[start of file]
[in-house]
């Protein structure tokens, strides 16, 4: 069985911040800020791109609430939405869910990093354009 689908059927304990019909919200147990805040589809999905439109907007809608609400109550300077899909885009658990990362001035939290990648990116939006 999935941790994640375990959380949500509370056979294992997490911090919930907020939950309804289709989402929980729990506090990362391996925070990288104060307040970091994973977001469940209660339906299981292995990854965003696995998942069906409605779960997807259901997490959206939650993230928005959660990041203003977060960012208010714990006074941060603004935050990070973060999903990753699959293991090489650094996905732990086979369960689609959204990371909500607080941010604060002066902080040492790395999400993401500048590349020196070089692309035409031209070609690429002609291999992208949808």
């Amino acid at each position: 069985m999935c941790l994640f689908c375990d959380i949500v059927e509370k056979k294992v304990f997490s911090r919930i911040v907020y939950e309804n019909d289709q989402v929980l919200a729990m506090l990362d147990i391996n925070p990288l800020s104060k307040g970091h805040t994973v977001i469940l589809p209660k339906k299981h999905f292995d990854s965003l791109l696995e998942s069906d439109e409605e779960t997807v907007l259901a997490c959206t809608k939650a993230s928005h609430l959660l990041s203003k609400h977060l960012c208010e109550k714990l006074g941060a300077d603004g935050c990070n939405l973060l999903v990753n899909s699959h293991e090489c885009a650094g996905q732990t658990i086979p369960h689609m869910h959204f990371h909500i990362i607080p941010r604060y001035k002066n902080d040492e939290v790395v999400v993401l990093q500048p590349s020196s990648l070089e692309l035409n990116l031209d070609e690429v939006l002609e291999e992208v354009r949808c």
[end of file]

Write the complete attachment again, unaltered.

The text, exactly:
[in-house]
């Protein structure tokens, strides 16, 4: 069985911040800020791109609430939405869910990093354009 689908059927304990019909919200147990805040589809999905439109907007809608609400109550300077899909885009658990990362001035939290990648990116939006 999935941790994640375990959380949500509370056979294992997490911090919930907020939950309804289709989402929980729990506090990362391996925070990288104060307040970091994973977001469940209660339906299981292995990854965003696995998942069906409605779960997807259901997490959206939650993230928005959660990041203003977060960012208010714990006074941060603004935050990070973060999903990753699959293991090489650094996905732990086979369960689609959204990371909500607080941010604060002066902080040492790395999400993401500048590349020196070089692309035409031209070609690429002609291999992208949808």
């Amino acid at each position: 069985m999935c941790l994640f689908c375990d959380i949500v059927e509370k056979k294992v304990f997490s911090r919930i911040v907020y939950e309804n019909d289709q989402v929980l919200a729990m506090l990362d147990i391996n925070p990288l800020s104060k307040g970091h805040t994973v977001i469940l589809p209660k339906k299981h999905f292995d990854s965003l791109l696995e998942s069906d439109e409605e779960t997807v907007l259901a997490c959206t809608k939650a993230s928005h609430l959660l990041s203003k609400h977060l960012c208010e109550k714990l006074g941060a300077d603004g935050c990070n939405l973060l999903v990753n899909s699959h293991e090489c885009a650094g996905q732990t658990i086979p369960h689609m869910h959204f990371h909500i990362i607080p941010r604060y001035k002066n902080d040492e939290v790395v999400v993401l990093q500048p590349s020196s990648l070089e692309l035409n990116l031209d070609e690429v939006l002609e291999e992208v354009r949808c």